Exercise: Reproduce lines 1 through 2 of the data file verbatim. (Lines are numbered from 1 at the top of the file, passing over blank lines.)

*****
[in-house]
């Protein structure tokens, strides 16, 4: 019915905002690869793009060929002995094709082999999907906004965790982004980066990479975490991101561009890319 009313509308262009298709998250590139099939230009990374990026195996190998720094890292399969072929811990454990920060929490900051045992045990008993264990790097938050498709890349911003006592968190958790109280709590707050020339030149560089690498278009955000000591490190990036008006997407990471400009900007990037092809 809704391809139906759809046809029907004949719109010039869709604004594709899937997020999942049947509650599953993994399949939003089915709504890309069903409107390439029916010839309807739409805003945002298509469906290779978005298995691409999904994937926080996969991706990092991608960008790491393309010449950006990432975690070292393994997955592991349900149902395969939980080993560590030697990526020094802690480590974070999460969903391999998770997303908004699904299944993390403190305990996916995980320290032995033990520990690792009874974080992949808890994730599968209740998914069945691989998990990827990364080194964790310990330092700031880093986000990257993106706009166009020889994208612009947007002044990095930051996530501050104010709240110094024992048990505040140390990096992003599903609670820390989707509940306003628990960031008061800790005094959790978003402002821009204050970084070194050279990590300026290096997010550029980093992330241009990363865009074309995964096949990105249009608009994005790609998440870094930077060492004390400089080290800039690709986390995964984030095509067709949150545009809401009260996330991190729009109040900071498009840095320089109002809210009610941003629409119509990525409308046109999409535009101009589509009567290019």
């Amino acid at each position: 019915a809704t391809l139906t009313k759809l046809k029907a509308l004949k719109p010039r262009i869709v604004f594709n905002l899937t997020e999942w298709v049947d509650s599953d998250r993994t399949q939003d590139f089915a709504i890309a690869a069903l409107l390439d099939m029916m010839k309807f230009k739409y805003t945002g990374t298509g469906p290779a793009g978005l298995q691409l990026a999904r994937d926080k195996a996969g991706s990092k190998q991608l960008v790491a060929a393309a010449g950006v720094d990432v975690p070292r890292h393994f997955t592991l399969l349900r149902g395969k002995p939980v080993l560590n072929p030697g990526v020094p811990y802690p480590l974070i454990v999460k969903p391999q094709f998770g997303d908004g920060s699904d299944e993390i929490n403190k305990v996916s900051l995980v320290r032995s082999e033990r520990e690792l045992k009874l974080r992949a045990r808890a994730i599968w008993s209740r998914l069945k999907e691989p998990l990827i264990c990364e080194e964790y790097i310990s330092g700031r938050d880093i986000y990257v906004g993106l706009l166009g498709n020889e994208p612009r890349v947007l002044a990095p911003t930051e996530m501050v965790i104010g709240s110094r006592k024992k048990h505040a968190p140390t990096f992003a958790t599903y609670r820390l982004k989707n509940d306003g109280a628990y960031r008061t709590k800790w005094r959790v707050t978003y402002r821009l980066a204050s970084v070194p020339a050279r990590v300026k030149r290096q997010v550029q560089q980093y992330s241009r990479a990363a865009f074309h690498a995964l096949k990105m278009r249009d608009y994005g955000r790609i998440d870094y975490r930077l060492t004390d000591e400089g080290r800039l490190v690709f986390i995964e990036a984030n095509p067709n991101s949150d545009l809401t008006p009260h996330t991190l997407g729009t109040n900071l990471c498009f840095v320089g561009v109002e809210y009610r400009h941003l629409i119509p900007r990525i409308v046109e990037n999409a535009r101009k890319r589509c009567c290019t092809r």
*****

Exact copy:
[in-house]
């Protein structure tokens, strides 16, 4: 019915905002690869793009060929002995094709082999999907906004965790982004980066990479975490991101561009890319 009313509308262009298709998250590139099939230009990374990026195996190998720094890292399969072929811990454990920060929490900051045992045990008993264990790097938050498709890349911003006592968190958790109280709590707050020339030149560089690498278009955000000591490190990036008006997407990471400009900007990037092809 809704391809139906759809046809029907004949719109010039869709604004594709899937997020999942049947509650599953993994399949939003089915709504890309069903409107390439029916010839309807739409805003945002298509469906290779978005298995691409999904994937926080996969991706990092991608960008790491393309010449950006990432975690070292393994997955592991349900149902395969939980080993560590030697990526020094802690480590974070999460969903391999998770997303908004699904299944993390403190305990996916995980320290032995033990520990690792009874974080992949808890994730599968209740998914069945691989998990990827990364080194964790310990330092700031880093986000990257993106706009166009020889994208612009947007002044990095930051996530501050104010709240110094024992048990505040140390990096992003599903609670820390989707509940306003628990960031008061800790005094959790978003402002821009204050970084070194050279990590300026290096997010550029980093992330241009990363865009074309995964096949990105249009608009994005790609998440870094930077060492004390400089080290800039690709986390995964984030095509067709949150545009809401009260996330991190729009109040900071498009840095320089109002809210009610941003629409119509990525409308046109999409535009101009589509009567290019």